The Summoned explores technology in modern life, on stage at the Tarragon Theatre in Toronto
In The Summoned, Fabrizio Filippo’s new play premiering at the Tarragon Theatre Mainspace, “the summoned” are the major figures in the life of a recently-deceased billionaire, head of a tech company and empire, who gather at a budget hotel by an airport to hear the reading of his will.
The play, which tries to answer the question, “how far from our nature can technology take us?” shows a distinctive voice. It’s creative, entertaining, and has fascinating sci-fi implications. It also has numerous rough edges, relies too much on shock value, and strays into writerly self-indulgence, just like our online world. In short, it’s a promising idea that needs another round of beta testing.
Continue reading Review: The Summoned (Tarragon)
Frolick stages a compulsively watchable Cowboy Mouth as a “happening” in Toronto
I’m going to be completely honest, and perhaps depressingly square, here: though I have nothing against them, I have never taken hallucinogenic drugs. Perhaps that’s what I was missing in Frolick Theatre’s mounting of Cowboy Mouth, Sam Shepard and Patti Smith’s 1971 one-act, which bills itself as a “happening,” with all that entails. Continue reading Review: Cowboy Mouth (Frolick)
d’bi young anitafrika’s Esu Crossing the Middle Passage arrives on the Toronto stage
Esu Crossing the Middle Passage, by d’bi young anitafrika, playing at the Storefront Theatre, is a show with a bitter pill to swallow at its heart. Focusing on the African slave trade, and linking that past horror with current problems of racism and forced diaspora, the show delivers blunt truths in the form of repeated ritual. It is not, perhaps, a “fun” show, but it is often absorbing and sparks a necessary conversation.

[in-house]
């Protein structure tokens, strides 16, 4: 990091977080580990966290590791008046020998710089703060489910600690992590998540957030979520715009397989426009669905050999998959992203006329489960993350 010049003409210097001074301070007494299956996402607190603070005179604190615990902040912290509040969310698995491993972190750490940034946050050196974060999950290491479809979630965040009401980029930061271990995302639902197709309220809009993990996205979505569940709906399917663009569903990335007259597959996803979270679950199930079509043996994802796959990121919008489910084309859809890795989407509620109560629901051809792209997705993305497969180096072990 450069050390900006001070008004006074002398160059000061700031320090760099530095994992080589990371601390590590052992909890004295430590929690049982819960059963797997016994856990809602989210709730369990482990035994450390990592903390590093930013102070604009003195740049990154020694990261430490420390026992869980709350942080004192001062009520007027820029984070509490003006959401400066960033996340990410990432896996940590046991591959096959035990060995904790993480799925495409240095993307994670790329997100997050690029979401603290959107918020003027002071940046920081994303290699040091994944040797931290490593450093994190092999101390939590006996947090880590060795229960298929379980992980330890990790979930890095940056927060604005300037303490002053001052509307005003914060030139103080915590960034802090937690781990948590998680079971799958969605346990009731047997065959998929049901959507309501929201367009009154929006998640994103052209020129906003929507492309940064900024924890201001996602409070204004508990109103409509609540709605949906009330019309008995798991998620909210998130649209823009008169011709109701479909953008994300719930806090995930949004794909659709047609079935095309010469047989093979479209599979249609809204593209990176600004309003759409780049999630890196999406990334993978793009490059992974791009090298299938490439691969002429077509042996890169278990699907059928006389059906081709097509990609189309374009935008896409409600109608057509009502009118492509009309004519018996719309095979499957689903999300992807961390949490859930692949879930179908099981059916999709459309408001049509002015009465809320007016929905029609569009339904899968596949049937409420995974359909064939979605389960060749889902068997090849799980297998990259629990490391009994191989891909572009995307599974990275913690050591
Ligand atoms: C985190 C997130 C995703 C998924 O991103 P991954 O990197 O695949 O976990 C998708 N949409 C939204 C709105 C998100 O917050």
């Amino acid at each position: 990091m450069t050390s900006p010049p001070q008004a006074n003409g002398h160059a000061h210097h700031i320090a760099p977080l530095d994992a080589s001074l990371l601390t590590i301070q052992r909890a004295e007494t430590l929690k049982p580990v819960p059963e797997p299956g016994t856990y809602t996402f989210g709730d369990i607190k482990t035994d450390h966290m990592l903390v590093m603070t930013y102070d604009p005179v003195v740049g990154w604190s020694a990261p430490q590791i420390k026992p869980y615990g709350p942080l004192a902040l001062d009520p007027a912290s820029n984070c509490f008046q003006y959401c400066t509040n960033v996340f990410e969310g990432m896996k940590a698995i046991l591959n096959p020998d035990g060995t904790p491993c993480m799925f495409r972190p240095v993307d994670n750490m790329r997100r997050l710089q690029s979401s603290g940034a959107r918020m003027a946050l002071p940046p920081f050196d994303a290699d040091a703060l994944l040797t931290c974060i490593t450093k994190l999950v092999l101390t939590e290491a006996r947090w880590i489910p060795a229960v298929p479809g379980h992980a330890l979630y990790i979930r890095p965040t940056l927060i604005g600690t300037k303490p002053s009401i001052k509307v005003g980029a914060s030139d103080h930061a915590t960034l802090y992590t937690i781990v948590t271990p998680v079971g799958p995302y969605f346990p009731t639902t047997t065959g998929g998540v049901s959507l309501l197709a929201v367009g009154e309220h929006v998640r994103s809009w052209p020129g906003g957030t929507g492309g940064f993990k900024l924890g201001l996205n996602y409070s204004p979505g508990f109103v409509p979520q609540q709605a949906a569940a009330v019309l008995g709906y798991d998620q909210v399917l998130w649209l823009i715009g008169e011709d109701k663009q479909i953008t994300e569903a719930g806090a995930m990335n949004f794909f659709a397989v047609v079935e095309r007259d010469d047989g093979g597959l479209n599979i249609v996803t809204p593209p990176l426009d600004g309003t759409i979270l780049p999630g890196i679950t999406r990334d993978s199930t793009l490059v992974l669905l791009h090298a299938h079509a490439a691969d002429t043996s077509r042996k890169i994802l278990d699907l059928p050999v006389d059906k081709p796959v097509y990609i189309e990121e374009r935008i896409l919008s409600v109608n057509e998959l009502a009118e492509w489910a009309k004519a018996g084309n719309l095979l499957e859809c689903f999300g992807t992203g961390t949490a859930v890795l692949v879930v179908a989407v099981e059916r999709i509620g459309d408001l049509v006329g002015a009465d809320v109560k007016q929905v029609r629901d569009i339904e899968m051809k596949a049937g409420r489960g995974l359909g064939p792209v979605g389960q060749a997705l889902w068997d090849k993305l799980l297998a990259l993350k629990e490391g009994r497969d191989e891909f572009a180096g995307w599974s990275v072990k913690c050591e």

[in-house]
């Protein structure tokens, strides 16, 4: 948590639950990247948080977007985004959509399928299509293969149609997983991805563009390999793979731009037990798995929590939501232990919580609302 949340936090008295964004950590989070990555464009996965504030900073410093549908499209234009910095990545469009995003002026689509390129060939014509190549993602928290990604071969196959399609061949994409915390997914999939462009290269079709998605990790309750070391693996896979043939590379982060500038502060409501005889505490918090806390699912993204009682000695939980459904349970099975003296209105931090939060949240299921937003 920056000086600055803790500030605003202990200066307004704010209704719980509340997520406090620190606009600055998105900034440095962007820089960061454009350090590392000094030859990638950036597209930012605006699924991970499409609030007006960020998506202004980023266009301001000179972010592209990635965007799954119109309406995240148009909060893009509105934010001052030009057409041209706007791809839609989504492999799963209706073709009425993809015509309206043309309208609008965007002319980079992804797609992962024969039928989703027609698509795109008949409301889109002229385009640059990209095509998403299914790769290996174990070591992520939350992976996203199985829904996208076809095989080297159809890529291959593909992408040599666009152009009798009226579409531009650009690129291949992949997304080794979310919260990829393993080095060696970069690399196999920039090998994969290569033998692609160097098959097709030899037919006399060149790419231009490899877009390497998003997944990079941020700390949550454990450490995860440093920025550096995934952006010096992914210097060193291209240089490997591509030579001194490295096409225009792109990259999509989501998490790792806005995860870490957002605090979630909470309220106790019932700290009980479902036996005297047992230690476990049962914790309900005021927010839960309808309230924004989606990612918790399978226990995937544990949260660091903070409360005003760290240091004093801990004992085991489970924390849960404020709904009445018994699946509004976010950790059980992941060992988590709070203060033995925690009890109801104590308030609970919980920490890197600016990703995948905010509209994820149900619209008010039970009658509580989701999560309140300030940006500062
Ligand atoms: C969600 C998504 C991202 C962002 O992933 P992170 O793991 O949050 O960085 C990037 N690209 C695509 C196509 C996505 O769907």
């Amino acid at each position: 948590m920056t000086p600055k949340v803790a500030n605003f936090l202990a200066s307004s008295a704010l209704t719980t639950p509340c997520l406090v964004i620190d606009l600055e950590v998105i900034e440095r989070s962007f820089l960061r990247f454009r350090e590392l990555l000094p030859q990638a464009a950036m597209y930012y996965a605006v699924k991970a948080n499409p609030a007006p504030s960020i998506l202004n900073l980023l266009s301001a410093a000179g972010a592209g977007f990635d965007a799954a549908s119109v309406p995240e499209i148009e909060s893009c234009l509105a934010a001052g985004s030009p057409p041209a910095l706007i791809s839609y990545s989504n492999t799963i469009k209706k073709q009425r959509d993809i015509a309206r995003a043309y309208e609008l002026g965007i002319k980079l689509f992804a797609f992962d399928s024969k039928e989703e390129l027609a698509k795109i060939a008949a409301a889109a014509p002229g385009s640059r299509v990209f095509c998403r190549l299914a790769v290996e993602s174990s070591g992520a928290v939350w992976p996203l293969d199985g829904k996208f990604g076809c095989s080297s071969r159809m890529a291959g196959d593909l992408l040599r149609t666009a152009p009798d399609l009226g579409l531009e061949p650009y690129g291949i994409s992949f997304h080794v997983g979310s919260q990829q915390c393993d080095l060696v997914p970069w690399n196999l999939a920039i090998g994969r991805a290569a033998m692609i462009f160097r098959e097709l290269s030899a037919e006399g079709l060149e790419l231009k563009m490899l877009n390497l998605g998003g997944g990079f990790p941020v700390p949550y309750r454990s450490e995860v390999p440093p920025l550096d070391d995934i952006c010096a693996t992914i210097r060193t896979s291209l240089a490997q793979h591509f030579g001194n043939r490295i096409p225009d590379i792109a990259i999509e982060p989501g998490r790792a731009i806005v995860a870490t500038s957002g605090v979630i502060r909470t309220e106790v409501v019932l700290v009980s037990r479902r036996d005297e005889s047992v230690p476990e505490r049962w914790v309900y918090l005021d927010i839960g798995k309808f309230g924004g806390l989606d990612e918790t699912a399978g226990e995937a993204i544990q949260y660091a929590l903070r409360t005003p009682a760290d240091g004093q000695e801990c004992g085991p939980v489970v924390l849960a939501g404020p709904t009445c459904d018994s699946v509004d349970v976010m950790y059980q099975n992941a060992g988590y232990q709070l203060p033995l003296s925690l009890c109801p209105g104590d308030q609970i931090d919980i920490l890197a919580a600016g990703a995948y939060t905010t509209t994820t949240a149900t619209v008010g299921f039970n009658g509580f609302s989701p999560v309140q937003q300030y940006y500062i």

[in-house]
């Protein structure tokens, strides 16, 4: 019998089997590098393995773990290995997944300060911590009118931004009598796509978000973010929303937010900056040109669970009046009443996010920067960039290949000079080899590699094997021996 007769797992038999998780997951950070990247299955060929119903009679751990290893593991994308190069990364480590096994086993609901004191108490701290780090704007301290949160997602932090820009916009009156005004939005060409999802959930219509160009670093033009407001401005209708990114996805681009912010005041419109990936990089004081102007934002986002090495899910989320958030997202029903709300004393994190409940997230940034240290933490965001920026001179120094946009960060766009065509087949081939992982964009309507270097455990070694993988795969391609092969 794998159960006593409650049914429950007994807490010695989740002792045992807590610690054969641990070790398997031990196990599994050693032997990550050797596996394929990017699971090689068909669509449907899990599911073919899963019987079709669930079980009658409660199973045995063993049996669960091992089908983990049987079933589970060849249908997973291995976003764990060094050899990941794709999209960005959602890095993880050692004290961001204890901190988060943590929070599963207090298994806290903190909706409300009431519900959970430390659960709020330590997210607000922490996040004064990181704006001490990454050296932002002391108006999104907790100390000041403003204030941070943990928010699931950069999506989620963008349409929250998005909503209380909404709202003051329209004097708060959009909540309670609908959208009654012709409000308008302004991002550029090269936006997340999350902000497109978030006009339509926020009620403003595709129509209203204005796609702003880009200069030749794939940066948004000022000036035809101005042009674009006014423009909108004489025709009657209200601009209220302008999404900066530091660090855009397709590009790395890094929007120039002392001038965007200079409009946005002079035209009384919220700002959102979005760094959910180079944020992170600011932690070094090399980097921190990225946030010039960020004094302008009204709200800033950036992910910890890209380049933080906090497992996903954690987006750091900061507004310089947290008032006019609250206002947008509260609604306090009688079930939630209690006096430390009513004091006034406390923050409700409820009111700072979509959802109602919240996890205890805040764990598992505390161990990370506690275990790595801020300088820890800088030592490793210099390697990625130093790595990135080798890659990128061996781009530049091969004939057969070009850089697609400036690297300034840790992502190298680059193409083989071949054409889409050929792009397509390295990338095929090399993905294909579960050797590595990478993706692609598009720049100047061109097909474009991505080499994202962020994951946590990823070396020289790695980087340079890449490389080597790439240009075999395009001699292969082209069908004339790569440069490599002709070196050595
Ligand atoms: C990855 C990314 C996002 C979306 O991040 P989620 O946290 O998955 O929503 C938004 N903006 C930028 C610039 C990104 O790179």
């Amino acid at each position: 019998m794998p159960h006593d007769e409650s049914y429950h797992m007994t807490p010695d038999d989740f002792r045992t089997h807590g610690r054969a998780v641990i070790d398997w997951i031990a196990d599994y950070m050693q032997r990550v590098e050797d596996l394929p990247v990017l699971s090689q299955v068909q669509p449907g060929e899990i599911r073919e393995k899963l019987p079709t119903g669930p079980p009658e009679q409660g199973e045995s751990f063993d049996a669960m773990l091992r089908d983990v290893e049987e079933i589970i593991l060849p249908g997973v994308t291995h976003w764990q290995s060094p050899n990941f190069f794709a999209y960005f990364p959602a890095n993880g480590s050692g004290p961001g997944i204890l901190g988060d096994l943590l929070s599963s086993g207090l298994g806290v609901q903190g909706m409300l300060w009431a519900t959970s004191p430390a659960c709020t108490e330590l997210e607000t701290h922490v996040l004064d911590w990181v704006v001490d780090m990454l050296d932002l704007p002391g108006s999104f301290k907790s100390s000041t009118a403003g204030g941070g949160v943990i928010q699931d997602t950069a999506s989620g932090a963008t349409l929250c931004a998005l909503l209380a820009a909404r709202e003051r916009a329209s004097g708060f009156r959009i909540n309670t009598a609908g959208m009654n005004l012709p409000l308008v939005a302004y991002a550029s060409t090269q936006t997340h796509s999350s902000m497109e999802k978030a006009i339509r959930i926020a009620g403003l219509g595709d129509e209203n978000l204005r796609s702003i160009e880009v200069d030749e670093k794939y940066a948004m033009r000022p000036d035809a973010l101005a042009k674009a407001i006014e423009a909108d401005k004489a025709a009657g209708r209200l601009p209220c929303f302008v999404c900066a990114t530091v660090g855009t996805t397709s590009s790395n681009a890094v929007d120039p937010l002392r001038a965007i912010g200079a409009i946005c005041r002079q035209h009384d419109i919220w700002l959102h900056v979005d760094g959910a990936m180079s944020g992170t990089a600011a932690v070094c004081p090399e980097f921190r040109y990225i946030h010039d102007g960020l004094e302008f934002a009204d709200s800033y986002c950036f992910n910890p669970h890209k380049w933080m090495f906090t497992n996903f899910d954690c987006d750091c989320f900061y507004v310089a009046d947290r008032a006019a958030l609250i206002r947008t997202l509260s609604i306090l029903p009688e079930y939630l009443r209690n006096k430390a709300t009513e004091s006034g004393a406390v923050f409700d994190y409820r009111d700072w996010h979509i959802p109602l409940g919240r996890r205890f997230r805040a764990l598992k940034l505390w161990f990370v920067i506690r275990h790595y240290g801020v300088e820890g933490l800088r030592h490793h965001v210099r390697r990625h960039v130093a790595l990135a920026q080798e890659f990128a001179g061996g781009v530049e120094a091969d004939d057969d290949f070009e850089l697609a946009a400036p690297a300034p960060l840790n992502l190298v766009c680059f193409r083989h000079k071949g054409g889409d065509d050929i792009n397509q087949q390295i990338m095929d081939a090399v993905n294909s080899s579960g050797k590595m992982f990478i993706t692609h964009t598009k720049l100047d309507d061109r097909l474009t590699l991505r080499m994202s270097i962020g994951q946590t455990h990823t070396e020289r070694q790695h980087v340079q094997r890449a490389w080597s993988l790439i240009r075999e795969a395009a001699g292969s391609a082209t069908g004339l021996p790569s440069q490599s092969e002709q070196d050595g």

Continue reading Review: Esu Crossing the Middle Passage (Watah Theatre and Storefront Arts Initiative)
Theatre TOnight presents a moving dance piece exploring modern love on stage in Toronto
Orpheus and Eurydice, devised and directed by Julia Krauss and Nicholas Walsh of Theatre TOnight, is an hour-long dance piece at Canadian Stage’s Rehearsal Hall that merges myth and modern love. It is entertaining and impressive, with strong ideas about the connection, emotion and potential destruction between people involved in relationships, that ultimately don’t completely coalesce into something fully cohesive. However, even considering the concept is worth your time.
Continue reading Review: Orpheus and Eurydice (Theatre TOnight)
You Will Remember Me is not to be forgotten, now on stage in Toronto
There are a lot of metaphors woven into You Will Remember Me, a beautiful play about early-onset Alzheimer’s by Governor General’s Award-winning playwright Francois Archambault (translated by Bobby Theodore), now playing at Tarragon Theatre in a co-production with Studio 180.
This makes a lot of sense. Dementia, particularly in a family member, is hard to face or explain head-on; the gradual loss of everything that makes up a person we know is difficult to bear. The play is richly written, thematically resonant, and well-constructed. It’s also funny, emotionally stunning, and deeply moving.
Continue reading Review: You Will Remember Me (Tarragon/Studio 180)